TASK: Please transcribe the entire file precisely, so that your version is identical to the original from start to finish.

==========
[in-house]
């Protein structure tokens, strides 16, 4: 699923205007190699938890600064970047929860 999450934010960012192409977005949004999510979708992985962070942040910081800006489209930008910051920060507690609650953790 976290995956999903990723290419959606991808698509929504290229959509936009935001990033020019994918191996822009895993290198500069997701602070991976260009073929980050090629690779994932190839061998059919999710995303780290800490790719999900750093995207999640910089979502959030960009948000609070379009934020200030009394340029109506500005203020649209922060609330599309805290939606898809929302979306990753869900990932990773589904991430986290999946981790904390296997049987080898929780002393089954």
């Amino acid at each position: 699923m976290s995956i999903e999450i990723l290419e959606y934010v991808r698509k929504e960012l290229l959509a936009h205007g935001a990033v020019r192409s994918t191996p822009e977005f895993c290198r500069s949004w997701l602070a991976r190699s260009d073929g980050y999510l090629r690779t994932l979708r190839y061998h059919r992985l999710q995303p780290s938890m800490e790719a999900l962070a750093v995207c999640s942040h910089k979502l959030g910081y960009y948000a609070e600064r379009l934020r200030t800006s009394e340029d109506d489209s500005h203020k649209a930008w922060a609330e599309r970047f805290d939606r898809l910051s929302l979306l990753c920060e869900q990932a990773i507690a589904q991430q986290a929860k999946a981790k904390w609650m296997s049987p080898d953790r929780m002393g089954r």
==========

[in-house]
């Protein structure tokens, strides 16, 4: 699923205007190699938890600064970047929860 999450934010960012192409977005949004999510979708992985962070942040910081800006489209930008910051920060507690609650953790 976290995956999903990723290419959606991808698509929504290229959509936009935001990033020019994918191996822009895993290198500069997701602070991976260009073929980050090629690779994932190839061998059919999710995303780290800490790719999900750093995207999640910089979502959030960009948000609070379009934020200030009394340029109506500005203020649209922060609330599309805290939606898809929302979306990753869900990932990773589904991430986290999946981790904390296997049987080898929780002393089954």
């Amino acid at each position: 699923m976290s995956i999903e999450i990723l290419e959606y934010v991808r698509k929504e960012l290229l959509a936009h205007g935001a990033v020019r192409s994918t191996p822009e977005f895993c290198r500069s949004w997701l602070a991976r190699s260009d073929g980050y999510l090629r690779t994932l979708r190839y061998h059919r992985l999710q995303p780290s938890m800490e790719a999900l962070a750093v995207c999640s942040h910089k979502l959030g910081y960009y948000a609070e600064r379009l934020r200030t800006s009394e340029d109506d489209s500005h203020k649209a930008w922060a609330e599309r970047f805290d939606r898809l910051s929302l979306l990753c920060e869900q990932a990773i507690a589904q991430q986290a929860k999946a981790k904390w609650m296997s049987p080898d953790r929780m002393g089954r």